It's really difficult to describe the sheer amount of what I would call "organized chaos" that goes on here. Definitely a must see if you're in Casablanca. 


Price: Free

Hours: Usually opens around 8am and closes at 7pm (best to go around lunchtime) 

Address: Souk Namoudaji, Casablanca, Morocco



There are dozens of souks and markets across the city, but a few stand out in my mind. Namely the Olive Market, the Maarif Market, and the Marche Solidaire. The Old Medina shouldn't be overlooked either (although it is the most touristy of the bunch).

The Olive Market is located in the Habous quarter, and sells just about every type of olive imaginable. I'd recommend buying a small bag to eat as you wander through the market, watching locals haggle over prices.

Price: Free

Hours: No set time but usually opens around 10am

Address: The Great Olive Market, Casablanca 20250, Morocco


Obviously this one is a lot better if you've seen the 1942 movie Casablanca (if not, I recommend it!). The restaurant is modeled exactly the same as the one in the movie, and transports you back to the 1940's. The food and drinks are pretty good but the real reason you would come here is for the legend behind it.

There's also a nice park across the street where you can usually catch a local game of pick-up soccer, if you're lucky. ​

Price: Varies

Hours:  12pm–3pm, 6:30pm–1am

Address: Place du jardin public، 248 Bd Sour Jdid، Dar-el-Beida 20250, Morocco



A popular beach for locals and foreigners alike, Ain Diab is where you come to get away from the chaos of the rest of the city. Just a 10 minute walk from the Hassan Mosque, it's the natural stop after seeing the monument. 

Depending on what time of year you go it can get a little crowded, but a sunset walk on the beach after a day at the Old Medina... it doesn't get much better than that. 


Price: Free

Hours: Always Open

Address: La Corniche, Casablanca, Morocco


If you haven't gotten your fill of monuments than Sacre Coeur should be your next stop. Now, you might be surprised to see a Catholic cathedral in a Muslim country but Casablanca actually has quite a large population of Catholics, numbering around100,000. 

The cathedral itself is quite impressive and the architecture is beautiful (EDIT: I'm told it is currently under renovation so make sure to check online to see if it's open).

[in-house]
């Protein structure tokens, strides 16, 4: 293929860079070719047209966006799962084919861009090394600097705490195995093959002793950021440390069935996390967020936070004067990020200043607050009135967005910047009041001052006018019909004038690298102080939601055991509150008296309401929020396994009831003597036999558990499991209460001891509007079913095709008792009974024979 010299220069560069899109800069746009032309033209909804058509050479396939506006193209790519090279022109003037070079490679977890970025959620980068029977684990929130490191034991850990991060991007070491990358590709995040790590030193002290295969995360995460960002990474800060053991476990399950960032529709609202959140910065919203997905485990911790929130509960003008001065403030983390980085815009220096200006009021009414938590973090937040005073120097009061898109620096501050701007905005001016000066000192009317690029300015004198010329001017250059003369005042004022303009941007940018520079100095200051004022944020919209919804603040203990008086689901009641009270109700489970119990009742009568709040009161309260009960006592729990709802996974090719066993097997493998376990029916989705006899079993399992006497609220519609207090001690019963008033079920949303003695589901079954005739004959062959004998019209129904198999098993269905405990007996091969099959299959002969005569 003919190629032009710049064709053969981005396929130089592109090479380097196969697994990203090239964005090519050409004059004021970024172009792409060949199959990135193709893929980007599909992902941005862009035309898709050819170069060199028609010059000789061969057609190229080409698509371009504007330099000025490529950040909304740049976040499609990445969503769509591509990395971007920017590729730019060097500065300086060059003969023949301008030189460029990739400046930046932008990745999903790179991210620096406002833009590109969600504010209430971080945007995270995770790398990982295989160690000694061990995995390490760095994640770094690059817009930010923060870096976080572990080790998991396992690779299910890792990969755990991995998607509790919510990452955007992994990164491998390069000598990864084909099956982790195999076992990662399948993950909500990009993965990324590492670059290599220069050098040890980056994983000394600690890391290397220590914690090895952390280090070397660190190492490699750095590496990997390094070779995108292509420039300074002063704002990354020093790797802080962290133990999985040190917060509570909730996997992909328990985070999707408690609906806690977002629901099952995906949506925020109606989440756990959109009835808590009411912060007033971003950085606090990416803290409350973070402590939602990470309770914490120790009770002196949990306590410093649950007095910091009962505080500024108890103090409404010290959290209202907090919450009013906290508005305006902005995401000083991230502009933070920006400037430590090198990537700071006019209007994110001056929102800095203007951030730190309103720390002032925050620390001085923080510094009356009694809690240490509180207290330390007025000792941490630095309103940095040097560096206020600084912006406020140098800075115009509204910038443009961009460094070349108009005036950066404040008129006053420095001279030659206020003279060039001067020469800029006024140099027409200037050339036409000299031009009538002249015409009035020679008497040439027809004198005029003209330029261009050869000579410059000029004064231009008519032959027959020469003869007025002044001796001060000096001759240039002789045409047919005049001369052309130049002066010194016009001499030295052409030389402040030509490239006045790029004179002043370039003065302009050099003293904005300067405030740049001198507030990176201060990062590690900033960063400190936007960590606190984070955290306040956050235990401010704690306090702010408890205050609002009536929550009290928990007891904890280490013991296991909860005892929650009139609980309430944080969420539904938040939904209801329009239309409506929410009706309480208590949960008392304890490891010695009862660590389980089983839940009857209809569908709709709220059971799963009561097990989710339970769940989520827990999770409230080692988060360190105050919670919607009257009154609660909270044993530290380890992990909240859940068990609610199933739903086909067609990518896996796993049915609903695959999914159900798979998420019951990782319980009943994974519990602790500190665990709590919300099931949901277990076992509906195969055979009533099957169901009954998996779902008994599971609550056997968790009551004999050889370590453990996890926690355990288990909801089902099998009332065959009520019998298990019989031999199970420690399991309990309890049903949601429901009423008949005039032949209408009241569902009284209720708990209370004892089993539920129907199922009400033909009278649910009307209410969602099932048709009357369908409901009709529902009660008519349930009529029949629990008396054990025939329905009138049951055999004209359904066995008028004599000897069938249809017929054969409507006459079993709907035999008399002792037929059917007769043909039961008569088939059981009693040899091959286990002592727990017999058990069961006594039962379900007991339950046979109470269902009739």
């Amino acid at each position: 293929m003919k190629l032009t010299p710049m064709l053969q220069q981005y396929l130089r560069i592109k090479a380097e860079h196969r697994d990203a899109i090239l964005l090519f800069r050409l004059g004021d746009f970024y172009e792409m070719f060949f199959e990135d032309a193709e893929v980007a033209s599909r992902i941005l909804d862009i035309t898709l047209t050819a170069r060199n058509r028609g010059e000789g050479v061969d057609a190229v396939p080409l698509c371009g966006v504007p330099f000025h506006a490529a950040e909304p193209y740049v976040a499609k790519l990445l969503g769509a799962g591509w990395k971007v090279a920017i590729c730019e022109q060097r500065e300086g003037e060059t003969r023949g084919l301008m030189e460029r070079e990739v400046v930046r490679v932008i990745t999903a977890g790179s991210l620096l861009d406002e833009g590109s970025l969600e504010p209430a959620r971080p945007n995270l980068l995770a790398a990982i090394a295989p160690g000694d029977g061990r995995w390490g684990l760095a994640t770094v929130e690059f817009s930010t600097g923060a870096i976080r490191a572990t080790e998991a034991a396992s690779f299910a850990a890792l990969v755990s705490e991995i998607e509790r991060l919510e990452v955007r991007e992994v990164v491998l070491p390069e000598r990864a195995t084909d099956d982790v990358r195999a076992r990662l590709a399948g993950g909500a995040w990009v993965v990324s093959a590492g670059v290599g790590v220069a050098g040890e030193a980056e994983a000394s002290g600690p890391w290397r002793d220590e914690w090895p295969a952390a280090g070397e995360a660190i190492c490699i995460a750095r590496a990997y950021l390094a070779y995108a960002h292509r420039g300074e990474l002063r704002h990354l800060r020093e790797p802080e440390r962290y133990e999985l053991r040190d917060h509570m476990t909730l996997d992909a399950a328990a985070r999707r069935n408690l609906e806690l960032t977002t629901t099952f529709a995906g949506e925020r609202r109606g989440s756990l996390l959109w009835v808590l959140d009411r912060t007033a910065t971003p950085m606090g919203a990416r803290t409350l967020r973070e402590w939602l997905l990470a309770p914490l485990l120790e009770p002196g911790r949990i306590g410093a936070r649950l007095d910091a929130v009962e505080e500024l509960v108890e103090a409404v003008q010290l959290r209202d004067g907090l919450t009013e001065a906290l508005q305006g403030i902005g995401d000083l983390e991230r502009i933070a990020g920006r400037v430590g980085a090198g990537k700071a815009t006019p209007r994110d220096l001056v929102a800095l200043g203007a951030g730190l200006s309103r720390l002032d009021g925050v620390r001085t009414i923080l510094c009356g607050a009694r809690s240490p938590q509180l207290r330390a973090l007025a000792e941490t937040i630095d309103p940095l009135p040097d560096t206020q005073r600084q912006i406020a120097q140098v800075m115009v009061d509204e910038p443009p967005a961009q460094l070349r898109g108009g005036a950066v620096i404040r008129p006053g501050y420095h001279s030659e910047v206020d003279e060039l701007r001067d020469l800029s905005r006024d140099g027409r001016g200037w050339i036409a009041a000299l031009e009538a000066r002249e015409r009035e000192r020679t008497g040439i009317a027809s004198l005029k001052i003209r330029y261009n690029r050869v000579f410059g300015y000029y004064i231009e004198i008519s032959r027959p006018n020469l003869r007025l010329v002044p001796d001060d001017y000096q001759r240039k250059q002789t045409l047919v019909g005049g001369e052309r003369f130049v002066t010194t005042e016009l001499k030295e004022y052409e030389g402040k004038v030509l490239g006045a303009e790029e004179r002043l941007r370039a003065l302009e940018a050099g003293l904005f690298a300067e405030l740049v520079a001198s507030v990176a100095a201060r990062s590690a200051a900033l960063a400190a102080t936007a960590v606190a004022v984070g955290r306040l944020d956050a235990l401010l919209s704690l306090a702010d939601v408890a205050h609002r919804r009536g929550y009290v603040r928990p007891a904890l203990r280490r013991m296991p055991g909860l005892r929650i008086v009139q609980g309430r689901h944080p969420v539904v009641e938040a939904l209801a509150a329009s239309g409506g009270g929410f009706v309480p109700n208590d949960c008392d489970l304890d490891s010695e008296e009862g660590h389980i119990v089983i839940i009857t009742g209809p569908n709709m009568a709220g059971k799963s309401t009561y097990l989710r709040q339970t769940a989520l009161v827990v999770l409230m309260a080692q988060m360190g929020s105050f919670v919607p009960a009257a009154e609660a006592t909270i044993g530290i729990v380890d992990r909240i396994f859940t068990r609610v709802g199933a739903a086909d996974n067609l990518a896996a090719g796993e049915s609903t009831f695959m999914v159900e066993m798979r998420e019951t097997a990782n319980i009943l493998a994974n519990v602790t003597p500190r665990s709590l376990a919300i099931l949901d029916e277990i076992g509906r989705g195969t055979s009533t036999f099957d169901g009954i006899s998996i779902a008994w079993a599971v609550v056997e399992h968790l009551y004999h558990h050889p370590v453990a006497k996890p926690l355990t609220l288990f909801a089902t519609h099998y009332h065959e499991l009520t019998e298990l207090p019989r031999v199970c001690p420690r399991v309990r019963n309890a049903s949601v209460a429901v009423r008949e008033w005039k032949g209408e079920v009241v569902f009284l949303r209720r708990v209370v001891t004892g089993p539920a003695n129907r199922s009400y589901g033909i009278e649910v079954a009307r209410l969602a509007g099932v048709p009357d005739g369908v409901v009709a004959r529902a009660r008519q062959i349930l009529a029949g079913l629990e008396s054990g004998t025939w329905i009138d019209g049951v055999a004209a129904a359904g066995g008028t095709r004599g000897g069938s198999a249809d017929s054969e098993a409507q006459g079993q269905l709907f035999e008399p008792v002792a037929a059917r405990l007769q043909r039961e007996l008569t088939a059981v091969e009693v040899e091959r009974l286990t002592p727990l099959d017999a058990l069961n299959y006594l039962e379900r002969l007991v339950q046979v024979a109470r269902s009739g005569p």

Price: Free 

Hours: Daily but exact hours are unpredictable 

Address:  Angle rue d'Alger et boulevard Rachdi, quartier Gautier, Morocco

Photo by Carlos ZGZ


Up until 2013, the island was not connected by land, and locals had to use a boat to ferry back and forth. Now the water has receded and you can visit this tiny island on foot. The view at sunset is the best in the city, because the island is so small the experience is very intimate. 


It's a very quaint place and you shouldn't come with any expectations. Just enjoy the people and the view!. 

Price: Free!

Address: Îlot de Sidi Abderrahman, Casablanca, Morocco

Where to Stay


People claim there are many dangerous places in Casablanca (I've travelled all over the city and have never felt that to be the case), but there are certain places that are much better to stay in to get the real Casa experience. 


The first is near Marche Central and the Old Medina. For obvious reasons this puts you in the center of the action and within walking distance to most of the main attractions. The second is Habbous, where the olive market is. A little quieter but farther away from the port and the Hassan Mosque. The third place I recommend (which is actually where I stayed) is in Val Fleurie which is the farthest away, but has its own charm. 

For anyone wondering here's the exact airbnb I stayed in (tell him Cal McKinley sent you!)

City Map


A complete list of restaurants, bars, clubs, and more